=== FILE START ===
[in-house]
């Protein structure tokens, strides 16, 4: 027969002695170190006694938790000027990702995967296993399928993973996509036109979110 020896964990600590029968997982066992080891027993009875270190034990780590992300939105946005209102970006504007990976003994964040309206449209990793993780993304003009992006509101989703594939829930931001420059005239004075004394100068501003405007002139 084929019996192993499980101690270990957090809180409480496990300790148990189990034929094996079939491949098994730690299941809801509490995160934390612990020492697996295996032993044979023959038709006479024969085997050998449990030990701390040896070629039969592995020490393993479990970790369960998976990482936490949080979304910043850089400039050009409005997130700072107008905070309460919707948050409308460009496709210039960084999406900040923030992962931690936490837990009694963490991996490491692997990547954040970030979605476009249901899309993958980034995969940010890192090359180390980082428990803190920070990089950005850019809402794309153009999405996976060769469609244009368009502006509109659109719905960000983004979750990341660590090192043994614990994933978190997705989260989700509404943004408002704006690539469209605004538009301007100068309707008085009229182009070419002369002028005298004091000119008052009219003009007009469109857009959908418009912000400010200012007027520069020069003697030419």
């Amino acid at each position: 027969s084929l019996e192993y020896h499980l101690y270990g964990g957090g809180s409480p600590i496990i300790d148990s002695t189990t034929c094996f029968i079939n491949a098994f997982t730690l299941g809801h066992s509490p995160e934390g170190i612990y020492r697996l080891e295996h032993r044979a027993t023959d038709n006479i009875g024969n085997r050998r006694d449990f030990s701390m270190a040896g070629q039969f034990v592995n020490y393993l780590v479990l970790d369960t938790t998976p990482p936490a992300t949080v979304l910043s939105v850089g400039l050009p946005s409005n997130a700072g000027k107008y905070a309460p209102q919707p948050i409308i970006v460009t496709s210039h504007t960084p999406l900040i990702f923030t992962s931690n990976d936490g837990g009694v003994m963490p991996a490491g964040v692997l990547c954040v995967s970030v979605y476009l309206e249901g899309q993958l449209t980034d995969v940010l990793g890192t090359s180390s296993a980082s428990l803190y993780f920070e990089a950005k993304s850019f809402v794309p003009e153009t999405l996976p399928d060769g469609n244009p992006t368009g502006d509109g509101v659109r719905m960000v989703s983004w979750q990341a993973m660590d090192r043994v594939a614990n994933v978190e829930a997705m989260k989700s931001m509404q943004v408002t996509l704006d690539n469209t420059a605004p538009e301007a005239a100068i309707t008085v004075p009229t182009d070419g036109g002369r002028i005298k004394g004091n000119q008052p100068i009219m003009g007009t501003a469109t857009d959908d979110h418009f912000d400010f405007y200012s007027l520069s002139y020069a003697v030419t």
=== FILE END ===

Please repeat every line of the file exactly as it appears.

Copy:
[in-house]
């Protein structure tokens, strides 16, 4: 027969002695170190006694938790000027990702995967296993399928993973996509036109979110 020896964990600590029968997982066992080891027993009875270190034990780590992300939105946005209102970006504007990976003994964040309206449209990793993780993304003009992006509101989703594939829930931001420059005239004075004394100068501003405007002139 084929019996192993499980101690270990957090809180409480496990300790148990189990034929094996079939491949098994730690299941809801509490995160934390612990020492697996295996032993044979023959038709006479024969085997050998449990030990701390040896070629039969592995020490393993479990970790369960998976990482936490949080979304910043850089400039050009409005997130700072107008905070309460919707948050409308460009496709210039960084999406900040923030992962931690936490837990009694963490991996490491692997990547954040970030979605476009249901899309993958980034995969940010890192090359180390980082428990803190920070990089950005850019809402794309153009999405996976060769469609244009368009502006509109659109719905960000983004979750990341660590090192043994614990994933978190997705989260989700509404943004408002704006690539469209605004538009301007100068309707008085009229182009070419002369002028005298004091000119008052009219003009007009469109857009959908418009912000400010200012007027520069020069003697030419």
């Amino acid at each position: 027969s084929l019996e192993y020896h499980l101690y270990g964990g957090g809180s409480p600590i496990i300790d148990s002695t189990t034929c094996f029968i079939n491949a098994f997982t730690l299941g809801h066992s509490p995160e934390g170190i612990y020492r697996l080891e295996h032993r044979a027993t023959d038709n006479i009875g024969n085997r050998r006694d449990f030990s701390m270190a040896g070629q039969f034990v592995n020490y393993l780590v479990l970790d369960t938790t998976p990482p936490a992300t949080v979304l910043s939105v850089g400039l050009p946005s409005n997130a700072g000027k107008y905070a309460p209102q919707p948050i409308i970006v460009t496709s210039h504007t960084p999406l900040i990702f923030t992962s931690n990976d936490g837990g009694v003994m963490p991996a490491g964040v692997l990547c954040v995967s970030v979605y476009l309206e249901g899309q993958l449209t980034d995969v940010l990793g890192t090359s180390s296993a980082s428990l803190y993780f920070e990089a950005k993304s850019f809402v794309p003009e153009t999405l996976p399928d060769g469609n244009p992006t368009g502006d509109g509101v659109r719905m960000v989703s983004w979750q990341a993973m660590d090192r043994v594939a614990n994933v978190e829930a997705m989260k989700s931001m509404q943004v408002t996509l704006d690539n469209t420059a605004p538009e301007a005239a100068i309707t008085v004075p009229t182009d070419g036109g002369r002028i005298k004394g004091n000119q008052p100068i009219m003009g007009t501003a469109t857009d959908d979110h418009f912000d400010f405007y200012s007027l520069s002139y020069a003697v030419t």